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Jul 25, 2012, 11.53 AM IST
Sangeeta Purushottam, managing director of Nine Rivers, says that a weak monsoon cannot be shrugged off by the market.
Apart from the weak data emerging from the eurozone, Indian equities have domestic headwinds to contend with as well. Lack of government action, sluggish growth and high inflation has plagued the market for the past many months, but now a more serious issue has cropped up.
Weak monsoon this year has hit sentiment in the country, increasing worries about the country’s economic development. The Indian Meteorological Department has said that rain deficit average is 22%, but some parts of the country are approaching drought like conditions.
This situation will pose as a hurdle for the market going forward, says Sangeeta Purushottam, managing director of Nine Rivers Capital. In an interview to CNBC-TV18, she says that the street cannot shrug this off because of the impact that it has on the economy.
“I think at the economic level, a poor monsoon will impact consumption and the FMCG pack could see down trading happening,” she said, adding that “whatever is linked to monsoon, be it tractors or be it fertilizers etc, will be pockets which will get affected.”
However, from the FMCG space, Purushottam is positive on HUL for the near-term. Valuations are stretched, but she believes this will sustain because of the company’s earnings growth. “Where it gets a little dangerous is if you are buying it with a long-term perspective, because then you have very little room for error here,” she said.
Below is an edited transcript of her interview with Udayan Mukherjee and Sonia Shenoy.
Q: Hindustan Unilever (HUL) saw a 7% up move yesterday in response to the numbers. How much more upside do you see given valuations here?
A: I think the valuations are clearly stretched, it’s way beyond the higher end of its PE band. But given the kind of market we are in, where there are select pockets which are actually giving earnings growth, it is possible that these kinds of valuations will sustain for a while. What I expect to happen after yesterday’s numbers is that there will be some earnings upgrades as well, so there will be some adjustment for that.
But even though the valuations are stretched on the near time, they could well sustain. Where it gets a little dangerous is if you are buying it with a long-term perspective, because then you have very little room for error here.
Q: What is your reaction to the initial numbers that we have gotten from HCL Tech and how would you approach the stock now?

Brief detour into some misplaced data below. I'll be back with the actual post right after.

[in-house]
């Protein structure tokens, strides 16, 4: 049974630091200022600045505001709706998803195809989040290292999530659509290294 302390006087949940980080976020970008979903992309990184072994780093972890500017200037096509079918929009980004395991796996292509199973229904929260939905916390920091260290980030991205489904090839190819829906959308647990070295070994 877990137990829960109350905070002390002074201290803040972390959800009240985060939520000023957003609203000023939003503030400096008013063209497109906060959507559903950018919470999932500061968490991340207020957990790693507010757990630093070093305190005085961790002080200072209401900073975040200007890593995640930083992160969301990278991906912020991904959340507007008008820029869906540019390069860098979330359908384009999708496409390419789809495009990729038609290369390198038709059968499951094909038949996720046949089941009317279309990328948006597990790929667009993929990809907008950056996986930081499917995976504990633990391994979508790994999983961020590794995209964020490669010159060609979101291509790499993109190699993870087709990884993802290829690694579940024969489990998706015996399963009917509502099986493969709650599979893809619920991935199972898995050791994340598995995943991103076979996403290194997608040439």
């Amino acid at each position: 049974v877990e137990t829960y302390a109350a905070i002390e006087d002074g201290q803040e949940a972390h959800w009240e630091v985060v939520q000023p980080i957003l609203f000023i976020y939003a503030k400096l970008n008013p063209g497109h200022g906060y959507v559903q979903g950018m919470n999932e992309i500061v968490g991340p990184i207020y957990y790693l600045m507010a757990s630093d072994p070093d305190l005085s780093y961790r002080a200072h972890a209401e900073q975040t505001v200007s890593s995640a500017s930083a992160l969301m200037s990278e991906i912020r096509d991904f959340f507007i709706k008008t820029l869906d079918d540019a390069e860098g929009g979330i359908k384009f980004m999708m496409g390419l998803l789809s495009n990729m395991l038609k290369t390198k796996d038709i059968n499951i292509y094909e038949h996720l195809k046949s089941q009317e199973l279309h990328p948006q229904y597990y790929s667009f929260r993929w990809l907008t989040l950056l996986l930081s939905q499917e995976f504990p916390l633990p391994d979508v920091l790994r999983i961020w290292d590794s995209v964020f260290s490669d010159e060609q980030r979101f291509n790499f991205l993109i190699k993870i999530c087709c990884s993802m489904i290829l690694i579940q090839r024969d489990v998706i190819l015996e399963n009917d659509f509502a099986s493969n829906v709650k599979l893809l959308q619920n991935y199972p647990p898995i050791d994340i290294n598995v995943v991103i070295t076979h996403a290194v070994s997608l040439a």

A: HCL Tech has been outperforming in terms of both the stock performance as well as the earnings trajectory in the sector, and therefore it remains one of the small pockets of hope amongst the larger companies. So as long as that performance continues, the stock will continue to do well.
As far as the whole IT pack is concerned, it has become a very stock specific thing. There is a little room for error because if somebody doesn’t deliver you could see a sharp de-rating. It is not a sector wide story, it is very company specific, which tells you that there are stresses in the environment. Then it really becomes a question of how good you are at predicting what happens with a particular company.
Q: Do you shrug off the monsoon worries as something which is noise and does not have material impact on the market, or do you think it could cause some derating or compression in prices?
A: I would worry about the monsoons. Even at a macro level if we say that we have enough buffer food stock and it is not really going to lead to huge amount of stress, I think at the economic level a poor monsoon will impact consumption and the FMCG pack could see down trading happening. So whatever is linked to monsoon, be it tractors or be it fertilizers etc, there will be pockets which will get affected. There will be some level of stress so I don’t think you can shrug it off.
A: I do not follow some of these stocks very closely.
Q: What do you do with Maruti given all the news flow of the last few days?
A: To my mind, Maruti really has more longer term issues. Over a period of time you are going to see competition increase, we are seeing that already, and that has always capped Maruti valuations beyond a point. So I see this as a stock which has shorter cycles of performance rather than something I would put long term money into because it will slowly lose market share.
In the short term there will be some stress, but there could be a bounce back because the stock has fallen so sharply. However, it is not something I am comfortable investing for the longer term.
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